TQDoes Planetside touch on any social issues?

Michael:  There are definitely some colonialism issues. Humans have basically taken over a planet with life on it because they want the resources. I don’t spend a ton of time with that, but it’s there, underlying everything. We’re not necessarily the good guys.



TQWhich question about Planetside do you wish someone would ask? Ask it and answer it!

Michael:  Well my favorite question to answer is when people ask me how much of this is real, and happened to me while I was in the army. I get a real serious look on my face and say ‘All of it. It’s all true. I went to a distant planet and fought aliens.’ Seriously, though, there are a lot of twists in Planetside, so almost anything I say here is going to be a spoiler, and I don’t want to do that. I love talking about the book with people after they read it. There are always great questions.



TQGive us one or two of your favorite non-spoilery quotes from Planetside.

Michael:  Oh man, that’s tough. I’ve been working on other books for so long now. Here’s one where Butler is describing what it feels like to come out of sedation after space travel:

I’m not sure what to compare it to, as it’s unlike anything else I’ve ever done. I had one colleague compare it to finishing a twenty-kilometer run, combined with a hangover and vertigo.
   In other words, it sucks.


Another non-spoilery one that I really like is an interchange between Butler and a reporter named Karen Plazz, where she’s trying to get information from him and he’s being a bit of a dick, trying to avoid the questions. I really like these two characters together.

“So what can you tell me about the attack?” asked Plazz.
I shrugged. “Certainly nothing you don’t know.”
“But you’re in danger.”
I looked around suspiciously. “Am I?”
“You have three armed soldiers walking with you.”
I glanced over at my guards. “Yeah, but I don’t think they’re that dangerous.”
“You’re avoiding the question.”
“I really am.”



TQWhat's next?

Michael:  Planetside 2 (not it’s real name) is done and with my editor, and I expect that will come out next year. It’s the further adventures of Carl Butler, a couple years after the events of Planetside. I’m on a two book deal, so right now I’m working on a couple different projects that I want to write; developing the concepts, doing the research, and writing the pitches. Which will get written and when depends on a lot of different factors, but I’m excited about both of them.



TQThank you for joining us at The Qwillery!





Planetside
Harper Voyager, July 31, 2018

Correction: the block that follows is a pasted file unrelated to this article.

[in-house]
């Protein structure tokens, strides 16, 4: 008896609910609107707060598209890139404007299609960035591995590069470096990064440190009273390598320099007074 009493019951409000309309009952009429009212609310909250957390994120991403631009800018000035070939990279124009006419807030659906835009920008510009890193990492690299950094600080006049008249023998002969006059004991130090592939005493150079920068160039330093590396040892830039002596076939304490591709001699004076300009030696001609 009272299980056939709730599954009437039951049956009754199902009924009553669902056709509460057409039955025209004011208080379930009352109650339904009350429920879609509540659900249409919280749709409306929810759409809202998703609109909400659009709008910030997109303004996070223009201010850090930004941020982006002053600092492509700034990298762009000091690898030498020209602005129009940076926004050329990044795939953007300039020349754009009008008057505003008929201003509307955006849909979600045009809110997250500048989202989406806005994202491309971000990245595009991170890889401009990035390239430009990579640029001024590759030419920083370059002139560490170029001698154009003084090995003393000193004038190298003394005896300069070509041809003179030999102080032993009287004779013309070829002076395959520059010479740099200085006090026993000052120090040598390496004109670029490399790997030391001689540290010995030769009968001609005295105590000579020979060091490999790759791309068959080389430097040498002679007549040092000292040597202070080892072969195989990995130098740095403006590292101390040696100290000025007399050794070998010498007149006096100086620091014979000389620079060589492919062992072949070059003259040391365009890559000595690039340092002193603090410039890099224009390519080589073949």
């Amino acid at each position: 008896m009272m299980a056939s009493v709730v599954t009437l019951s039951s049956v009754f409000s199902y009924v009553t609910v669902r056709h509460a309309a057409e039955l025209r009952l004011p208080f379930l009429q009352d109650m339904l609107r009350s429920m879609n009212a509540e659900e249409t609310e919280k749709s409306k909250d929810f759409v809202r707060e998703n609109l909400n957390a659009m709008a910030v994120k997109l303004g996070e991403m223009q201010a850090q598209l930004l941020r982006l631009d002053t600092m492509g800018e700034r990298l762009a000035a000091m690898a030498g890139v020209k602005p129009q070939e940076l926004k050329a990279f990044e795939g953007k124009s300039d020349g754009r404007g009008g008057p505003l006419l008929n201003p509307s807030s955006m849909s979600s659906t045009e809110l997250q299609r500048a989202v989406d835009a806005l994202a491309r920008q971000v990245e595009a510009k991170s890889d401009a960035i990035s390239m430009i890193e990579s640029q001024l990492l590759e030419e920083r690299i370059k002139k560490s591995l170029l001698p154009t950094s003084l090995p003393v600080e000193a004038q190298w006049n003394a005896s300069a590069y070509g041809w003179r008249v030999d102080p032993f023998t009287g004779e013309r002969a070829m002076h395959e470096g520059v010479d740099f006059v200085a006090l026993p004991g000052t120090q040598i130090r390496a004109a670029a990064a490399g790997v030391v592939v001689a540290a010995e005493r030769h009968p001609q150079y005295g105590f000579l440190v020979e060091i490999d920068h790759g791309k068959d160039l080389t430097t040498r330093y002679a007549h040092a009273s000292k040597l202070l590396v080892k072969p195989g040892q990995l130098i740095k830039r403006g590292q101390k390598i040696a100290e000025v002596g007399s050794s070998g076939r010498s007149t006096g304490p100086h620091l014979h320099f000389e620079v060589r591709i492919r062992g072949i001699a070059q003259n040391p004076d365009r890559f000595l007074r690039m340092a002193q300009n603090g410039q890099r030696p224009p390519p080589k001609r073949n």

Mass Market Paperback and eBook, 384 pages

Interview with Michael Mammay, author of Planetside
--“PLANETSIDE is a smart and fast-paced blend of mystery and boots-in-the-dirt military SF that reads like a high-speed collision between Courage Under Fire and Heart of Darkness.” – Marko Kloos, bestselling author of the Frontline series

--“Not just for military SF fans—although military SF fans will love it—Planetside is an amazing debut novel, and I’m looking forward to what Mammay writes next.” – Tanya Huff, author of the Confederation and Peacekeeper series

--“A tough, authentic-feeling story that starts out fast and accelerates from there.” – Jack Campbell, author of Ascendant

--“Definitely the best military sci-fi debut I’ve come across in a while.” – Gavin Smith, author of Bastard Legion and Age of Scorpio

A seasoned military officer uncovers a deadly conspiracy on a distant, war-torn planet…

War heroes aren't usually called out of semi-retirement and sent to the far reaches of the galaxy for a routine investigation. So when Colonel Carl Butler answers the call from an old and powerful friend, he knows it's something big—and he's not being told the whole story. A high councilor's son has gone MIA out of Cappa Base, the space station orbiting a battle-ravaged planet. The young lieutenant had been wounded and evacuated—but there's no record of him having ever arrived at hospital command.

The colonel quickly finds Cappa Base to be a labyrinth of dead ends and sabotage: the hospital commander stonewalls him, the Special Ops leader won't come off the planet, witnesses go missing, radar data disappears, and that’s before he encounters the alien enemy. Butler has no choice but to drop down onto a hostile planet—because someone is using the war zone as a cover. The answers are there—Butler just has to make it back alive…





About Michael

Interview with Michael Mammay, author of Planetside
Photo by Lisa K. Davis
Michael Mammay is a retired army officer and a graduate of the United States Military Academy. He has a master’s degree in military history and is a veteran of Desert Storm, Somalia, and the wars in Iraq and Afghanistan. He lives with his family in Georgia.



Website

Twitter @MichaelMammay